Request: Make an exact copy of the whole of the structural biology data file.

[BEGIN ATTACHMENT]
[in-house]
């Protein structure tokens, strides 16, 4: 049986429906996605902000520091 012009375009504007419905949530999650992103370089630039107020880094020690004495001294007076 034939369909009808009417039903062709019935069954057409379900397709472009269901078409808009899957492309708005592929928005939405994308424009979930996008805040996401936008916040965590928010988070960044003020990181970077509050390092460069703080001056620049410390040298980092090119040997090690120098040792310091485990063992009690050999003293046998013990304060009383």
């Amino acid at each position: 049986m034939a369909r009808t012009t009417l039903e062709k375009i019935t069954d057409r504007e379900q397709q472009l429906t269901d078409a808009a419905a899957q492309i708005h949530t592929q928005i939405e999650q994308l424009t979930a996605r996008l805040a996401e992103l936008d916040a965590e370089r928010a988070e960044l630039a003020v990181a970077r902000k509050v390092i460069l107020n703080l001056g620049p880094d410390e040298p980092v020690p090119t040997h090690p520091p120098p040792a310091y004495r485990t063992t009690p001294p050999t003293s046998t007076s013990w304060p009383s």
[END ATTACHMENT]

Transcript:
[in-house]
């Protein structure tokens, strides 16, 4: 049986429906996605902000520091 012009375009504007419905949530999650992103370089630039107020880094020690004495001294007076 034939369909009808009417039903062709019935069954057409379900397709472009269901078409808009899957492309708005592929928005939405994308424009979930996008805040996401936008916040965590928010988070960044003020990181970077509050390092460069703080001056620049410390040298980092090119040997090690120098040792310091485990063992009690050999003293046998013990304060009383």
């Amino acid at each position: 049986m034939a369909r009808t012009t009417l039903e062709k375009i019935t069954d057409r504007e379900q397709q472009l429906t269901d078409a808009a419905a899957q492309i708005h949530t592929q928005i939405e999650q994308l424009t979930a996605r996008l805040a996401e992103l936008d916040a965590e370089r928010a988070e960044l630039a003020v990181a970077r902000k509050v390092i460069l107020n703080l001056g620049p880094d410390e040298p980092v020690p090119t040997h090690p520091p120098p040792a310091y004495r485990t063992t009690p001294p050999t003293s046998t007076s013990w304060p009383s």